Moving Jessica Chastain's latest foray into the cool, calculated shoes of a CIA agent proved her most challenging yet, writes Amy Longsdorf
In a string of breakthrough roles, Jessica Chastain has already wowed critics and audiences alike with an array of characters, ranging from an effervescent housewife in The Help to a courageous Israeli spy in The Debt.
But it's Zero Dark Thirty which has put her in the big leagues with a Golden Globe win and a Best Actress Oscar nomination.
The film, the saga of a CIA agent's 10-year mission to capture Bin Laden, required an almost minimalistic performance from Chastain.
"I'm playing a character who's trained to be unemotional and analytically precise," says the actress. "As an actor, you spend your whole life trying to be emotional and keeping yourself emotionally open. So, to find the humanity within that, in that arc, was a great [challenge] for me."
Written by Mark Boal and directed by Kathryn Bigelow - the same team behind the Oscar-winning Hurt Locker - Zero Dark Thirty begins on 9/11 and ends with the shooting of Bin Laden at his compound in Abbottabad, Pakistan.
In between, the film encompasses scores of events in multiple countries, spanning nearly a decade. Since Boal and Bigelow's intention was to "capture the on-the-ground reality of this mission as truthfully and viscerally as possible", they opted to document the moral lines - including torture - that were crossed.
The saga pivots on a little-known participant in the intel hunt: Maya (Chastain), a young CIA officer who was central in tracking down Bin Laden's whereabouts. Maya is based on an actual CIA agent who remains undercover to this day.
"When I was reading the script, every page that I turned was a shock to me, especially about Maya and the role she took in [the capture of Bin Laden]," says Chastain. "Then I got upset that it was such a shock to me. Why would I assume a woman wouldn't be involved in this kind of research? The wonderful thing about working on this film is, historically, in movies, lead characters are played by women who are defined by men, whether as a love interest or as a victim of a man. Maya's not like that."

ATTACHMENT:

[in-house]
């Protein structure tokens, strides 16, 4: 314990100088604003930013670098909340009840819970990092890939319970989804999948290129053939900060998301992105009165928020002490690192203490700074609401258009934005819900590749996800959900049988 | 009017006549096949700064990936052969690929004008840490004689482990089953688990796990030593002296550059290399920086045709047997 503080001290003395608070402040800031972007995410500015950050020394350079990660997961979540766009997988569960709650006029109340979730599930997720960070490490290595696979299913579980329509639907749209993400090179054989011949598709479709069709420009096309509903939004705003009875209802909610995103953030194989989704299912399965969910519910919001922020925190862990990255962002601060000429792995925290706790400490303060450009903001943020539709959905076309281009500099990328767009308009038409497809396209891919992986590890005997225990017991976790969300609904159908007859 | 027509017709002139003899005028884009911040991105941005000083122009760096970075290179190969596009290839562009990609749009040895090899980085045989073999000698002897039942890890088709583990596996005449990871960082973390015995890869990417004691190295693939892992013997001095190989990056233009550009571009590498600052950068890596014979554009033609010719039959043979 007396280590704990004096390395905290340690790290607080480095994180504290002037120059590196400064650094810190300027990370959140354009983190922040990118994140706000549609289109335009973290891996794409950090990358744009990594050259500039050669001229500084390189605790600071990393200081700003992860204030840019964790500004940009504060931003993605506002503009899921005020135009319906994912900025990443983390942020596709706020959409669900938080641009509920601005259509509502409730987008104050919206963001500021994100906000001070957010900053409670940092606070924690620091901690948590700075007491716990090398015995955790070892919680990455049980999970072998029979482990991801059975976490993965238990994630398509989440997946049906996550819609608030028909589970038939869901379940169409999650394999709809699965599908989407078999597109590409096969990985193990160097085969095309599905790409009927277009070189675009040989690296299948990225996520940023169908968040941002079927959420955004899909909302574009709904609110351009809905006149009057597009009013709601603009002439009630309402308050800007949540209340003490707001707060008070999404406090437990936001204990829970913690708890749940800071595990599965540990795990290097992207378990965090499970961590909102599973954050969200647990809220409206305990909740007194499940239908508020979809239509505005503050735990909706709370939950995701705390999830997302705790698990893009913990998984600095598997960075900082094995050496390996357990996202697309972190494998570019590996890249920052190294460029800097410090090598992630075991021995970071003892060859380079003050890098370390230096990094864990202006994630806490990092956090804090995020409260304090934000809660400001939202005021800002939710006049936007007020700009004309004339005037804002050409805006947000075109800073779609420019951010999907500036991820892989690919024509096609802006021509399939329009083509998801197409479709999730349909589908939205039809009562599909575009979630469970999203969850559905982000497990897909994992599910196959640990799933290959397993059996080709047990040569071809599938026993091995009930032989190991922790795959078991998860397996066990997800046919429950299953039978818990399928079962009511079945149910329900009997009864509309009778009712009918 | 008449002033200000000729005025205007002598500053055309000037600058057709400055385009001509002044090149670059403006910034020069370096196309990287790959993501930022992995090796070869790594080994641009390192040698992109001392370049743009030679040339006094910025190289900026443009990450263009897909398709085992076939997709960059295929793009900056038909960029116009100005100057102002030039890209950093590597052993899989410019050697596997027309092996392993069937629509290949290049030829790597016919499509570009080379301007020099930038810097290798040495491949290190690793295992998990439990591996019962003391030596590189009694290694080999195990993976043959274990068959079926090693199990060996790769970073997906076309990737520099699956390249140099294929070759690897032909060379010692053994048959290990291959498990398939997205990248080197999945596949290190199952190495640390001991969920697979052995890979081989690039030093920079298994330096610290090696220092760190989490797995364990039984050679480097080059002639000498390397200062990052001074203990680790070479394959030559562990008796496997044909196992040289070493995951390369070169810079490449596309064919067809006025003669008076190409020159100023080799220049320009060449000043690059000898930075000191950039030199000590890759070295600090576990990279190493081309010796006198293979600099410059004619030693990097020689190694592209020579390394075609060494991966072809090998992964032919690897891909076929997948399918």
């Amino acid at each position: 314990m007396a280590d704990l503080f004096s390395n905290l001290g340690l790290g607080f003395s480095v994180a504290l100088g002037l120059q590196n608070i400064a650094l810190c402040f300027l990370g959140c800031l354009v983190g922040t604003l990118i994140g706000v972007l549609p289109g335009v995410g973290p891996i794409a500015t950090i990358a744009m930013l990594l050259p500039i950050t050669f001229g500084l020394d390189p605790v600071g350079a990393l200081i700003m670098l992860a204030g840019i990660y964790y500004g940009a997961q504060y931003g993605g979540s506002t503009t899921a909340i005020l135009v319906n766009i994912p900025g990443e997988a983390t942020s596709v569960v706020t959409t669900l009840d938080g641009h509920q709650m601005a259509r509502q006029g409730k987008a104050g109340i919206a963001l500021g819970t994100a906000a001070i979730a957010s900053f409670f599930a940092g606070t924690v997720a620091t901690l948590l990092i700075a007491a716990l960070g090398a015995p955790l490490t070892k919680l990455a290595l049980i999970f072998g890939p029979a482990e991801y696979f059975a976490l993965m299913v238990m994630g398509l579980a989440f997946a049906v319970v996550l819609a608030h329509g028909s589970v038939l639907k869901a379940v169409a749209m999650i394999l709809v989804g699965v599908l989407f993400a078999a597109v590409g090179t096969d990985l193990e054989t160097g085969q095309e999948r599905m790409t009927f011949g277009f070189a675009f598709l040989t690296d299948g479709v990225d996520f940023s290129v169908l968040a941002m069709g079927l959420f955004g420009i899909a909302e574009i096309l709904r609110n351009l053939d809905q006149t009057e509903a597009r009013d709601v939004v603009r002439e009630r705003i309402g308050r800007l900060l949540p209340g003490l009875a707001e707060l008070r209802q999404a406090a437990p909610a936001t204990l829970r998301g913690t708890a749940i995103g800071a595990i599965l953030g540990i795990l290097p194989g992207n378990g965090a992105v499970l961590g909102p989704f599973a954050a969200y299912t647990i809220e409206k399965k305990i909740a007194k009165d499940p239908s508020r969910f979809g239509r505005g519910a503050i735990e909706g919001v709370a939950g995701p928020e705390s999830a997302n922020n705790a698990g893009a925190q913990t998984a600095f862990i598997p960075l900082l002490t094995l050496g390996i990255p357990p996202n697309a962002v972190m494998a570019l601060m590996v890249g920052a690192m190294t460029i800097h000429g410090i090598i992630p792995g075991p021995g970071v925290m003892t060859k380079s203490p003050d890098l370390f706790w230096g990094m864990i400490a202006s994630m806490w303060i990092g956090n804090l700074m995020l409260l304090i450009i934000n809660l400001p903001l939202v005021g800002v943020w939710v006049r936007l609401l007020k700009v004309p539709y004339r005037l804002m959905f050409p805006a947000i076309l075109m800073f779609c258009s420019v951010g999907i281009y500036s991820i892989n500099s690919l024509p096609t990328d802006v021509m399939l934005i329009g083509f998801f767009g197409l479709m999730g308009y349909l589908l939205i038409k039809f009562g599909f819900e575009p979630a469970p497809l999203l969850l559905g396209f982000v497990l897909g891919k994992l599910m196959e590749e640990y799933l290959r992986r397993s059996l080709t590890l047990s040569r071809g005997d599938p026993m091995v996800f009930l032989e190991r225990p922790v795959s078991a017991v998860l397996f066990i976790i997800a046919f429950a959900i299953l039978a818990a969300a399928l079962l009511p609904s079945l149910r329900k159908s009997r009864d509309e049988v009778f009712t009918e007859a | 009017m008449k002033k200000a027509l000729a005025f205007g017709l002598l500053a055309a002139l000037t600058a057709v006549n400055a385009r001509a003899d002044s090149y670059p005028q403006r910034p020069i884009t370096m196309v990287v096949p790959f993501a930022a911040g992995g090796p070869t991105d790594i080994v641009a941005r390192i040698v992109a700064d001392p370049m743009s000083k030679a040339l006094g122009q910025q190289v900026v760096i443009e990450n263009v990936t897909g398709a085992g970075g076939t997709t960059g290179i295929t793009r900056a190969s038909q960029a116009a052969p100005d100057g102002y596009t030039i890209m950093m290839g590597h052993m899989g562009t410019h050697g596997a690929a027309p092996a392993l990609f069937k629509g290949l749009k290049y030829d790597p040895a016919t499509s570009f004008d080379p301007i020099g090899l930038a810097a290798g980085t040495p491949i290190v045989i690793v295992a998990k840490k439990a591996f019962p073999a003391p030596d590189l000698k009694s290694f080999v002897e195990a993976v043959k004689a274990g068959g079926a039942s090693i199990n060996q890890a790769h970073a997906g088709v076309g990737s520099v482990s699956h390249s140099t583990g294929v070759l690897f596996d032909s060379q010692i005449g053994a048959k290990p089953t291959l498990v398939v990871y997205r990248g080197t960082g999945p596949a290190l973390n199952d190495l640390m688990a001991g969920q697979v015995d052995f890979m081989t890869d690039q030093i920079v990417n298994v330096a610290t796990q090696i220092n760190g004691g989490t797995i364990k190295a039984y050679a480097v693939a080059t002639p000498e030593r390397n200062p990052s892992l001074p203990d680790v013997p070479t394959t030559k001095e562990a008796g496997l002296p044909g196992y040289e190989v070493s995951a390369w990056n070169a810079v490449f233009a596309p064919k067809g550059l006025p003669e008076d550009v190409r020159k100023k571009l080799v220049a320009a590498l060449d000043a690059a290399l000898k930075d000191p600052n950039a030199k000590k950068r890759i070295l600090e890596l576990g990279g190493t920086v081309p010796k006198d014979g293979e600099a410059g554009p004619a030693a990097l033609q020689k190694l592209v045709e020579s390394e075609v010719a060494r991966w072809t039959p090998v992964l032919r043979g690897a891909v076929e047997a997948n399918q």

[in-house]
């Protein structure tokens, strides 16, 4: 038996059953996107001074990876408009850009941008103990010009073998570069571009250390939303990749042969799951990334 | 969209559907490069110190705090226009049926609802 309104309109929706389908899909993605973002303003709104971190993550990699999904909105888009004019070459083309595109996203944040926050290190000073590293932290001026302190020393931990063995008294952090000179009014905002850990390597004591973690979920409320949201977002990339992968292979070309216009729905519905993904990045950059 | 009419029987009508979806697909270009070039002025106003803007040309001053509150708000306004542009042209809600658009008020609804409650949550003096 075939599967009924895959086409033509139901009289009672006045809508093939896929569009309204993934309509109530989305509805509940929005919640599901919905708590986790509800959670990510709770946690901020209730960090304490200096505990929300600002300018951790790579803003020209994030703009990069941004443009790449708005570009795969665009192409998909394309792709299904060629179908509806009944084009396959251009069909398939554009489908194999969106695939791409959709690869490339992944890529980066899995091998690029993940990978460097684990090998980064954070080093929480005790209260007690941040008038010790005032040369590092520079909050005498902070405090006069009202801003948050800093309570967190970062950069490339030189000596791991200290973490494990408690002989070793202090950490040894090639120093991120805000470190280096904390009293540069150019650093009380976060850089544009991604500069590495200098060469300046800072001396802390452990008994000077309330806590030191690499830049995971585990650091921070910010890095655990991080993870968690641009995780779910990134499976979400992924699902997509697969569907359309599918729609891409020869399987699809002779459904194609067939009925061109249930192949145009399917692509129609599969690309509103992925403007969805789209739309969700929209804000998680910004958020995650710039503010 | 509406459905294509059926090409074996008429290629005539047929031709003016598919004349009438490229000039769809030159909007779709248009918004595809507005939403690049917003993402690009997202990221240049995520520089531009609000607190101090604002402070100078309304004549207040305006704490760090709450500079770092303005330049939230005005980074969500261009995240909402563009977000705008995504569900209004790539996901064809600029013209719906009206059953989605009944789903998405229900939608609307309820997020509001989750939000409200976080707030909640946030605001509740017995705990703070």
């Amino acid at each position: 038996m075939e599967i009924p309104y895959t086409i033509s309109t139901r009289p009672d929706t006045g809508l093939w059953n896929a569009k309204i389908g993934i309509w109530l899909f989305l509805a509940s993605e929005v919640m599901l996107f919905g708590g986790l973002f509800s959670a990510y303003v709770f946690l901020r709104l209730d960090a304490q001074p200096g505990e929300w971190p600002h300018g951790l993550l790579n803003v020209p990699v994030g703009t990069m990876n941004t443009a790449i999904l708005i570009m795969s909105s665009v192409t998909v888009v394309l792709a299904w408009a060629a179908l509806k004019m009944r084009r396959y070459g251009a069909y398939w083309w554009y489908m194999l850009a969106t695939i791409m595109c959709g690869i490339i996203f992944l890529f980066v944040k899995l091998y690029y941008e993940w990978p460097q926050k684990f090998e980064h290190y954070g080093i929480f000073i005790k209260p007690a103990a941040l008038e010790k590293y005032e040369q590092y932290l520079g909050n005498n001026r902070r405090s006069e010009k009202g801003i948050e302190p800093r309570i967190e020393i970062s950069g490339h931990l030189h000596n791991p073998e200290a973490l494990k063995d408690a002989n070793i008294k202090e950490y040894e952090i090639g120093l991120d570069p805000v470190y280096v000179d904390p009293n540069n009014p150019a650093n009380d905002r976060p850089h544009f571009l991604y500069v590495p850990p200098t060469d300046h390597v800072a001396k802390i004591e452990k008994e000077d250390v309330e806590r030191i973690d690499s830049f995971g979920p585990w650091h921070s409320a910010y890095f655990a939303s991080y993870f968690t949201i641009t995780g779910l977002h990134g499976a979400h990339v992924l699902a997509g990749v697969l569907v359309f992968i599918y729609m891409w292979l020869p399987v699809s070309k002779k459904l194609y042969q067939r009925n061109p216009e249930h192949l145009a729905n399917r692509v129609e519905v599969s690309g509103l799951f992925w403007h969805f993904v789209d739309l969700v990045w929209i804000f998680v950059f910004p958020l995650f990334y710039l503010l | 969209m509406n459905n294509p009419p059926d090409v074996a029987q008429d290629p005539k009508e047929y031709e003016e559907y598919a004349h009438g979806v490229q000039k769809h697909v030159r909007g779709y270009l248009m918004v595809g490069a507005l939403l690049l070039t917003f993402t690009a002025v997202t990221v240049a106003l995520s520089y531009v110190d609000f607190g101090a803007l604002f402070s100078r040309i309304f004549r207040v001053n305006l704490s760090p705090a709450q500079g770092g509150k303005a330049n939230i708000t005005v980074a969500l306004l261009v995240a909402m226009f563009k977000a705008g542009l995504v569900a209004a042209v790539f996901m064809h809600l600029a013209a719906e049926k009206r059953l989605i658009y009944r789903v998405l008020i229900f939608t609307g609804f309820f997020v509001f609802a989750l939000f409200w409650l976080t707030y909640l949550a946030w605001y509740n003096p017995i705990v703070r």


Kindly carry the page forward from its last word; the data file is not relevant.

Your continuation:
Buoyed by outstanding reviews, Zero Dark Thirty has become a leading contender for this year's Best Picture Oscar. The New York Times called it a "wrenchingly sad, soul-shaking story about revenge and its moral costs" while New York Magazine raved that it's a "phenomenal piece of action film-making".
But some critics are uncomfortable with the film's refusal to condemn interrogation techniques such as waterboarding and forcing detainees into stress positions.
Zero Dark Thirty (the title is military jargon for the dark of night, as well as the moment - 12.30am - when the Navy Seals first set foot on Bin Laden's compound) has proven so controversial that a trio of senators (Dianne Feinstein, John McCain and Carl Levin) have written a letter to Sony Pictures calling the film "grossly inaccurate and misleading in its suggestion that torture resulted in information that led to the location" of Bin Laden.
In response, Sony released a statement from Bigelow and Boal in which the film-makers' argue that they depicted "a variety of controversial practices and intelligence methods that were used in the name of finding Bin Laden. The film shows that no single method was necessarily responsible for solving the manhunt, nor can any single scene taken in isolation fairly capture the totality of efforts the film dramatises."